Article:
Now that the campaign for the Elected Presidency is under way, it is also perhaps a good time to recall some of the changes and recommendations made by the Constitutional Commission in 2016.

The commission, chaired by the Chief Justice, was appointed by the Government to review the presidential scheme. In its final report issued late last year, it made some key recommendations. The most significant one is, of course, the Reserved Election which would only allow candidates of a particular race to qualify under such an occasion.

The upcoming Reserved Election in September will see Singaporeans choose their 8th president. One of the candidates for the office is Halimah Yacob, former Speaker of Parliament, PAP Minister of State and Member of Parliament.

Mdm Halimah, who is seen as the outright favourite to win the contest, qualifies to run by virtue of her having been the Speaker, which is one of the qualifying criteria for the elected presidency.

Under the old rules, before the review by the Constitutional Commission last year, holders of qualifying public office were required to have held the office for at least three years.

In its final report submitted to the Government, however, the Constitutional Commission recommended that this be raised to six years instead.

The Commission explained its reasons for the suggestion:

“This attempts to capture at least some elements of the applicant’s performance. The length of time spent in an office can be an indirect indication of that person’s success in discharging the responsibilities of that office, tending to filter out those who were either removed or not re-appointed because they had been found wanting.”

And it further explained:

“Article 19(2)(g) currently requires applicants to have held a qualifying office for at least 3 years. Some contributors opined that this duration was too short and should be lengthened. The Commission agrees and is of the view that applicants should be required to have spent a longer period of time in a qualifying office for several reasons.

“First, it takes time to acquire and hone the requisite skills. Second, the length of time one spends in an office can be an indirect indication of that person’s success in discharging the responsibilities of that office…

“Therefore, the Commission proposes that all applicants under limbs (i) to (iii) of Article 19(2)(g) must have held the relevant qualifying offices for a period of at least 6 years.”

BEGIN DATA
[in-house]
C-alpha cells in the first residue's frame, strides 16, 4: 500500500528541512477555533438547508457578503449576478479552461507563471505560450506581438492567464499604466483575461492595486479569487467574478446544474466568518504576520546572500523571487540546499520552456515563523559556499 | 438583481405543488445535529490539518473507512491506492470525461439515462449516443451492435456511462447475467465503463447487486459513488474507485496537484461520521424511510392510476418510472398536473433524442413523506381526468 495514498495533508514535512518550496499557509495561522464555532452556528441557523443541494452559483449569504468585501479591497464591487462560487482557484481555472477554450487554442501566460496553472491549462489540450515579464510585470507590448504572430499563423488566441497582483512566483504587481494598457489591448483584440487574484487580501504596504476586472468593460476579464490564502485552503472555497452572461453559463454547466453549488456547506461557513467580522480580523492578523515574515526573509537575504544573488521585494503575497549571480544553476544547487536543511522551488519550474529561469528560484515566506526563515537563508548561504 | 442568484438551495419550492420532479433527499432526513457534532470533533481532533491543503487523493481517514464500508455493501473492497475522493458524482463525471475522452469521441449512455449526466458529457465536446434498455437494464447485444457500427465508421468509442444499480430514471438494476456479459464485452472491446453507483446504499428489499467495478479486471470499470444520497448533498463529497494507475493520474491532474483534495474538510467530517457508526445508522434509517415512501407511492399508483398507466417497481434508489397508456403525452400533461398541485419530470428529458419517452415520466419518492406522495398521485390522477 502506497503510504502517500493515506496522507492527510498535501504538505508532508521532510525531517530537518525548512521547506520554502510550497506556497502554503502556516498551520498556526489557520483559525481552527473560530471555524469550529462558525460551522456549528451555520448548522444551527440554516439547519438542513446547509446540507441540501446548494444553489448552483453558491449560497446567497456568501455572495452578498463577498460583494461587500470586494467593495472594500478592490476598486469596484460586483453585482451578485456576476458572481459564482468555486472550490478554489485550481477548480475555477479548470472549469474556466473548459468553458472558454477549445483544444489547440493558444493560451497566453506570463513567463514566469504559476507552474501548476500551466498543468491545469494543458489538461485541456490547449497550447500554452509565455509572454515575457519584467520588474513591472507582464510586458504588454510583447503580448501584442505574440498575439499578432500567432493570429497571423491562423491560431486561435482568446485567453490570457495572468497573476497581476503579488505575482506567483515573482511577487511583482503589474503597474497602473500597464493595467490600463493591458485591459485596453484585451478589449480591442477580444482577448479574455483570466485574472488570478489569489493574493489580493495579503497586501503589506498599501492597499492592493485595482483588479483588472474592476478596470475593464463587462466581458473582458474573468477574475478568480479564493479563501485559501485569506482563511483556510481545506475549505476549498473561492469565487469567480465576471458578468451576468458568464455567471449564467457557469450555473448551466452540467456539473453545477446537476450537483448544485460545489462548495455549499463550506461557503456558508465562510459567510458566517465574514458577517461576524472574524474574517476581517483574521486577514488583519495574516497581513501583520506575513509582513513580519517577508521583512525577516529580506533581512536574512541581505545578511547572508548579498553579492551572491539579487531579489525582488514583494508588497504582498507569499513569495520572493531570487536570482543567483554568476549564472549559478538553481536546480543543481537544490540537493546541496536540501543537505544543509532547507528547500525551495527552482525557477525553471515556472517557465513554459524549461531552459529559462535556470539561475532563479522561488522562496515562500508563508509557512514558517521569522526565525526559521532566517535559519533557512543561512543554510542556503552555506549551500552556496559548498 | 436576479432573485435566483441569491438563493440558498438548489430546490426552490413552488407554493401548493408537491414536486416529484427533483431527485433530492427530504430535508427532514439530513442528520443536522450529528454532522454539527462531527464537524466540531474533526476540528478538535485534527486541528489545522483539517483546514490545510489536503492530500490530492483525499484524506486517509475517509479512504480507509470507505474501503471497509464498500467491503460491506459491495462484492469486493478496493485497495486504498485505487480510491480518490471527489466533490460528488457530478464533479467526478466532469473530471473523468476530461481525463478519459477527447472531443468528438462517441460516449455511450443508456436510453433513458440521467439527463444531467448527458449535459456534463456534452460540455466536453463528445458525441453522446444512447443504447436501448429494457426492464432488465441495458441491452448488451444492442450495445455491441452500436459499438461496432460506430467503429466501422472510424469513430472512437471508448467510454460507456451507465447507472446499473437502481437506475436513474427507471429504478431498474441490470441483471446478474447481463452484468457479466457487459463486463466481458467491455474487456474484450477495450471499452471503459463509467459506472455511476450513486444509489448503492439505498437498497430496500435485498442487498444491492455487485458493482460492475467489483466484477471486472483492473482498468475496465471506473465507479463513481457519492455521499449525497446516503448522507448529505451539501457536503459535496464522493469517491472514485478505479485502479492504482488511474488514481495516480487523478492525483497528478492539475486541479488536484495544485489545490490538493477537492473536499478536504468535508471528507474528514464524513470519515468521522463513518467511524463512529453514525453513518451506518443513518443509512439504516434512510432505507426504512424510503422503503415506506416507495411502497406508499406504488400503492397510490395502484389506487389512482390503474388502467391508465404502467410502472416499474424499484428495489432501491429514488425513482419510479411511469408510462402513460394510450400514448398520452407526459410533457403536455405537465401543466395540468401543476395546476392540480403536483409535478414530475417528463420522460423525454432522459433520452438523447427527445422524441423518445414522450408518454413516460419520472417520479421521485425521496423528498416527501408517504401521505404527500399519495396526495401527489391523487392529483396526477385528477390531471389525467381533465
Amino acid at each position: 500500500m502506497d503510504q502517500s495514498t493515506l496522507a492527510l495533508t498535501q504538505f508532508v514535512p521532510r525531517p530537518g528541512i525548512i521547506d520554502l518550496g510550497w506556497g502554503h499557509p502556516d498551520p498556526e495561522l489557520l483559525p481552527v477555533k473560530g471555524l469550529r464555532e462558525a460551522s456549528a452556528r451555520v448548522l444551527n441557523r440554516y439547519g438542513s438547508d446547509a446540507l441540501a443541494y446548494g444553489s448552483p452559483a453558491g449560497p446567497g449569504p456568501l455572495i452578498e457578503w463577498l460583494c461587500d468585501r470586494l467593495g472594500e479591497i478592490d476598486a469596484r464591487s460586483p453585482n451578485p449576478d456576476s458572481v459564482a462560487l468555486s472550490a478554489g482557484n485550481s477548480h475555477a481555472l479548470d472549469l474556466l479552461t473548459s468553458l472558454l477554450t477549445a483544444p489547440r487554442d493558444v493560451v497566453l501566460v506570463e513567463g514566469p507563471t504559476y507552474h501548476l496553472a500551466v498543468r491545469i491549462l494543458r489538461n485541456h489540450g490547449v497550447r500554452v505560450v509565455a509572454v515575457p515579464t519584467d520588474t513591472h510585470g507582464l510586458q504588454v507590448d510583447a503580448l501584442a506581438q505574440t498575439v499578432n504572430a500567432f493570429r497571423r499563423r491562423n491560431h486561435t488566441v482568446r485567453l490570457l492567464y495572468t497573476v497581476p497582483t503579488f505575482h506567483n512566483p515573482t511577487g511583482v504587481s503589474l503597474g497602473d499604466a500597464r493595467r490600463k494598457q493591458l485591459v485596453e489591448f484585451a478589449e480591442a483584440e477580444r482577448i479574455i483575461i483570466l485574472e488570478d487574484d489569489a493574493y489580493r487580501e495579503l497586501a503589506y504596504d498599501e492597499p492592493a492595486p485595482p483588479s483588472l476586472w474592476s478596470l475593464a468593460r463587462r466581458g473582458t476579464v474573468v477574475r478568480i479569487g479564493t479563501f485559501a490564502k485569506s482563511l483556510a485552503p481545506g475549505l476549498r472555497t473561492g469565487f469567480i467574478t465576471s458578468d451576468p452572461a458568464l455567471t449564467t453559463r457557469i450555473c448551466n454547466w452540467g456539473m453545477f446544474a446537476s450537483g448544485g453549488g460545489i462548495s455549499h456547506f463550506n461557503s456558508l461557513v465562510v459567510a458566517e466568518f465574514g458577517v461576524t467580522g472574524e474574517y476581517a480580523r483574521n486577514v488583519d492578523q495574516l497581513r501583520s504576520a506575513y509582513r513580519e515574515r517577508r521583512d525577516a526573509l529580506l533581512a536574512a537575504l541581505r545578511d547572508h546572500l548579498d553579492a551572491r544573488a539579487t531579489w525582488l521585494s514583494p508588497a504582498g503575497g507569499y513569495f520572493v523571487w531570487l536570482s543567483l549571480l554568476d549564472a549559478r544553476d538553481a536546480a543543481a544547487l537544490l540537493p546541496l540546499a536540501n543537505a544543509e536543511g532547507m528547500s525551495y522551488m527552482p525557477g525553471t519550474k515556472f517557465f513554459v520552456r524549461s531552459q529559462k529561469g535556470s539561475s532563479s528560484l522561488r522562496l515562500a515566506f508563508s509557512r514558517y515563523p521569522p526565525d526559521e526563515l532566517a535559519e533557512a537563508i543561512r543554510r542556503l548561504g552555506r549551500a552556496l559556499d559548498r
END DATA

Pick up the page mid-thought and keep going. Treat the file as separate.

The Commission’s reasons seem entirely valid. We are, after all, talking about a person who is going to assume the highest office in the land, and where the very existence of the office is for the main purpose of protecting the people’s hard-earned reserves.

The Government, in its White Paper issued in response to the Commission’s report, rejected the suggestion.

Here, it is important to know the reason for the rejection.

This was what the Government said [emphasis added]:

“The Government agrees that it is important that applicants be required to have spent adequate time in a qualifying office. At the same time, the precise minimum duration to be set is ultimately a question of balance. Given the concurrent changes to other aspects of the eligibility criteria, the Government prefers to adopt a cautious approach, and retain the qualifying tenure at three years at this time.”

It is “a question of balance”, the Government said, without much elaboration. What does “a question of balance” mean? No one seems to know for sure. It would seem that it is left to the discretion of the Government.

Would not the Government want the person for the job to be not only suited for it but to also be eminently and indisputably qualified? Why not accept the tenure length of six years, which seem entirely reasonable and, in fact, responsible?

Why is this relevant or important to Mdm Halimah’s candidacy?

Well, besides the obvious question of whether she has the experience and expertise to deal with fundamental financial matters as the Elected President, she would not have qualified as Speaker if the Government had accepted the Commission’s recommendation to increase the required tenure in public office from three to six years.

This is because Mdm Halimah had only held the office of Speaker for about 41/2 years, having been appointed to the role in January 2013 and recently resigning from it in August.

Her tenure was less than the Commission’s recommendation of six years minimum.

This leaves us with a very pertinent question, implied and in fact highlighted in the Commission’s report: has Mdm Halimah spent enough time in her role as Speaker to be considered experienced enough to take on the Elected President role?

The Commission apparently felt that six years were required for an applicant “to acquire and hone the requisite skills”, and that “the length of time one spends in an office can be an indirect indication of that person’s success in discharging the responsibilities of that office.”

Singaporeans should therefore ask themselves if someone who has spent a mere 41/2 years in a qualifying office is experienced and knowledgeable enough to take on the significant role of safeguarding their collective life savings, to ensure that the future of the next generations are also safeguarded.

If your investment officer said he has only 41/2 years experience in the job, would you trust him with your life savings?

One would have thought that six years or more would be a more reasonable time frame.

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